Sunday Scripture

I THOUGHT YOU SHOULD KNOW | Contemplate Christ’s Passion and let Him enter into our suffering

Bishop Robert J. Hermann

Holy Week begins the greatest week of the liturgical year. As we enter more deeply into His passion and death, we discover Jesus entering our passion, our struggle with sin, weaknesses and inconsistencies. There's no doubt that Christ suffers much in our lives, gradually conquering our rebellious nature with the same love that led Him through His passion.

I THOUGHT YOU SHOULD KNOW | Jesus turns the stench of human sin into His glory

The readings for the Fifth Sunday of Lent have many levels of meaning, but ultimately they tell one thing: The glory of God is on the way for all those who choose Jesus as Lord and Savior.

In the first reading, God tells Ezekiel, "O my people, I will open your graves and have you rise from them, and bring you back to the land of Israel." Here God isn't speaking literally about the resurrection but rather that He will bring them back from captivity, and also bring them alive in the culture of Judaism.

I THOUGHT YOU SHOULD KNOW | Jesus heals the blindness we choose when we sin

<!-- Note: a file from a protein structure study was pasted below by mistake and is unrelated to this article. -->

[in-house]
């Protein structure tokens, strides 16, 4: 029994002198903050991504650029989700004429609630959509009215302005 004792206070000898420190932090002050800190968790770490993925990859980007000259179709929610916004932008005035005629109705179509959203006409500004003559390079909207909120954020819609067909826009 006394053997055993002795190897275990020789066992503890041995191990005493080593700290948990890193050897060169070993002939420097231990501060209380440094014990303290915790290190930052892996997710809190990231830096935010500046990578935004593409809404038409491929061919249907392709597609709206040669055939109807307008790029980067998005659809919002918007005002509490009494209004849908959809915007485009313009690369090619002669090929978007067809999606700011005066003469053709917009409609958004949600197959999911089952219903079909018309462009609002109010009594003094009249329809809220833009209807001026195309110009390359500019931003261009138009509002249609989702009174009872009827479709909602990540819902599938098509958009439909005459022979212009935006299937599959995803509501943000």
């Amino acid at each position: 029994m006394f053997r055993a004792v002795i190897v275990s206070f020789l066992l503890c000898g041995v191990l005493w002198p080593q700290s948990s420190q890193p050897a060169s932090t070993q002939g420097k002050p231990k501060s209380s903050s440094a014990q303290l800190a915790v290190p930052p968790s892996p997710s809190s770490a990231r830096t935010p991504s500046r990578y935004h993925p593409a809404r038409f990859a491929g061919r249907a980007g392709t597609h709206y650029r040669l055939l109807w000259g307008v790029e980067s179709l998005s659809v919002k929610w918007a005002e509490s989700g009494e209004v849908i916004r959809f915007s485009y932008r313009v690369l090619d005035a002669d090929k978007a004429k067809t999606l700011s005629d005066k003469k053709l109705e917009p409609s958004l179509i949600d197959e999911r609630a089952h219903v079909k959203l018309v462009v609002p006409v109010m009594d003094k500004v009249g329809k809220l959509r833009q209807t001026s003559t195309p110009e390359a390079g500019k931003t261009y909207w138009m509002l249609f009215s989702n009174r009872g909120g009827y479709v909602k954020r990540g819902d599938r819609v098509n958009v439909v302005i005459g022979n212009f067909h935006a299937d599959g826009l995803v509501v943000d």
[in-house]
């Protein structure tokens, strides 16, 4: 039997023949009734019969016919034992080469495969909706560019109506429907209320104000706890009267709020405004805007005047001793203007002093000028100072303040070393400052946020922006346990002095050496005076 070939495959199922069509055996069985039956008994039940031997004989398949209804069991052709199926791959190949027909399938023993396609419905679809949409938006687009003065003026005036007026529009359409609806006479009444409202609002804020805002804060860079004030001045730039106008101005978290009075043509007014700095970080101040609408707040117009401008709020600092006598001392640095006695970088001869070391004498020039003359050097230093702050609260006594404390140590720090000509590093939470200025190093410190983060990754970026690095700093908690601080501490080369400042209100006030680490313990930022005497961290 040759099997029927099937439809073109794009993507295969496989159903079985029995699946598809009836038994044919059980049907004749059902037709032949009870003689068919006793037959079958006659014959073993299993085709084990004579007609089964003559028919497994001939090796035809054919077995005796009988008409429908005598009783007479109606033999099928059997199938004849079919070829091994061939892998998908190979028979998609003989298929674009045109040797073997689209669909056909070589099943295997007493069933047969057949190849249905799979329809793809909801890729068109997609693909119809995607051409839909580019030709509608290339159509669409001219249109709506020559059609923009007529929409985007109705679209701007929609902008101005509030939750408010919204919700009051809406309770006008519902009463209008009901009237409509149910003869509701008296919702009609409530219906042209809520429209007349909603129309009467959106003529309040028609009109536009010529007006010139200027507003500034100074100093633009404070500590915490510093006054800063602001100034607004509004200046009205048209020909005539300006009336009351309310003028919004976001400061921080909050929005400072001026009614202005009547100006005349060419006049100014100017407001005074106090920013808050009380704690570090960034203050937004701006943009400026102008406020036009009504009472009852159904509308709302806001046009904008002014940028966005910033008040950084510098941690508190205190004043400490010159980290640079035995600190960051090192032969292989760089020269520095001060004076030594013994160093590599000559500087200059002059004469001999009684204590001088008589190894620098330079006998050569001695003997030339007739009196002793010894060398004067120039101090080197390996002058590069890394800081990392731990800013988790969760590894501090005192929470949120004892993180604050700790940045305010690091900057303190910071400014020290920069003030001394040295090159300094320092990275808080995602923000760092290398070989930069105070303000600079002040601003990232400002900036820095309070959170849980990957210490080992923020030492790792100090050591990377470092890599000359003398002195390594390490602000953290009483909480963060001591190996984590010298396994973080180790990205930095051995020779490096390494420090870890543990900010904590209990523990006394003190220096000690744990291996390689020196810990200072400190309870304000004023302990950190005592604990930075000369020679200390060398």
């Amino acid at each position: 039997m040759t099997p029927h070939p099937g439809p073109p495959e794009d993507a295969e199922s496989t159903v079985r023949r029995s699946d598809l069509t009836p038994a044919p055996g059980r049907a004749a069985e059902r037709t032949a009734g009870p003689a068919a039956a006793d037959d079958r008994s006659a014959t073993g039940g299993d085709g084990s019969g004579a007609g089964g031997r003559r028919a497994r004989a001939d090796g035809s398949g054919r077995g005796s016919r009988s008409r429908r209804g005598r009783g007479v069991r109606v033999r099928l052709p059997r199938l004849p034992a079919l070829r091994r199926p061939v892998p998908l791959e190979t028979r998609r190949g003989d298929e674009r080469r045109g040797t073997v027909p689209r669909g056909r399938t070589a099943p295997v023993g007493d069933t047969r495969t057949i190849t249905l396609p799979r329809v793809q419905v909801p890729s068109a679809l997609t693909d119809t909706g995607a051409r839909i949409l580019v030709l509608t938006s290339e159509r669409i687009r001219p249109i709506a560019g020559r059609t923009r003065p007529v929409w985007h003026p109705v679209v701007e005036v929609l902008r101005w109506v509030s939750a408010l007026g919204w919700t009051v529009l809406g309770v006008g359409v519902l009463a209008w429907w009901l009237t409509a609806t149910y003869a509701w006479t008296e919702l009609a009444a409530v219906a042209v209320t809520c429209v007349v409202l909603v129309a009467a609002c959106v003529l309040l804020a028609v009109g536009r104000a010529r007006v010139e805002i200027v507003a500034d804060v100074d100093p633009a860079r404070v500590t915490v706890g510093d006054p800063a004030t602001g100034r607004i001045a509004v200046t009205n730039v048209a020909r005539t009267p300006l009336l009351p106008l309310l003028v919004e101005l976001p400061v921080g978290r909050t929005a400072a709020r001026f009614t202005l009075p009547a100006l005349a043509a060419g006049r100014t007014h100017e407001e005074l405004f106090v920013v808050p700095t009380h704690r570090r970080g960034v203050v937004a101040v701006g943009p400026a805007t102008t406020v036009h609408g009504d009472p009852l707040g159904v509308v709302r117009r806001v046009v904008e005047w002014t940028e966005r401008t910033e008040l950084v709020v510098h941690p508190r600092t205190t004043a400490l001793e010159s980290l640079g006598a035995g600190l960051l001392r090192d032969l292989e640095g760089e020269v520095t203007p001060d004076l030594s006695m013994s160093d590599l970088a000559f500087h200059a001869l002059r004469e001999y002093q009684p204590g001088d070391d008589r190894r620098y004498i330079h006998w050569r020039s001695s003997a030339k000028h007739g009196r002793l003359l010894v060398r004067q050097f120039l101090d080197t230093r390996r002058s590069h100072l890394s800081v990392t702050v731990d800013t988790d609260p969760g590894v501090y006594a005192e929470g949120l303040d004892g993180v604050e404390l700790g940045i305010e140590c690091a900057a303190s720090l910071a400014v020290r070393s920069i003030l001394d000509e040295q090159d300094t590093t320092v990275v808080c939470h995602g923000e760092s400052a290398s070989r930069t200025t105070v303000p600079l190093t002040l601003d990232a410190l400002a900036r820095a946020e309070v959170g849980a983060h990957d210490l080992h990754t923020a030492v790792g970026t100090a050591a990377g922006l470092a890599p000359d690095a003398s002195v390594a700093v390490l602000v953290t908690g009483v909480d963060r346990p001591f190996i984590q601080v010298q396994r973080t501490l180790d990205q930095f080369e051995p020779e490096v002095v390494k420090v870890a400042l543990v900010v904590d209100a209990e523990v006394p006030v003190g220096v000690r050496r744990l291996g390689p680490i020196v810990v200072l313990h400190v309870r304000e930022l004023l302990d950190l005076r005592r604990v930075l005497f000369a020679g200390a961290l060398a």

In the readings for the Fourth Sunday of Lent, God's Word pierces mankind's darkness and reveals a light that will always shine for those who walk in it.

In the first reading, God chooses one of Jesse's sons to be king. While Jesse presents seven sons, God doesn't choose any of them. God tells Samuel, "Not as man sees does God see, because man sees the appearance but the Lord looks into the heart."

I THOUGHT YOU SHOULD KNOW | Jesus offers the unquenchable gift of the Holy Spirit

The readings for the Third Sunday of Lent are simultaneously simple and overwhelmingly profound. Our eyes see and our hearts hear of physical water, but our spirits hunger and thirst for the Holy Spirit.

I THOUGHT YOU SHOULD KNOW | Visualize the life of glory that God calls us to

On the second Sunday of Lent, the Church gives us the scene of Jesus, up on the mountain, being transfigured before Peter, James and John. The Church wants to lift our eyes to the beauty of our calling in Christ. Keeping our eyes fixed on Jesus' Transfiguration lifts our eyes above our present period of purification to allow Jesus to have a new freedom in our hearts. This prepares us for the glory as pre-figured in the Transfiguration.

I THOUGHT YOU SHOULD KNOW | Time to make humble confession and experience God’s love

We begin the First Sunday of Lent with the story of the creation and fall of man. We are told that man was created out of clay, and then God "blew into his nostrils the breath of life, and so man became a living being."

I am reminded of the story of the little boy who crawled out from under his parents' bed and asked his mother, "Mom, is it true that we were created out of dust and that we will return to dust?" and his mother said, "Yes, that is true." The boy replied, "Then under your bed there must be somebody either going or coming!"

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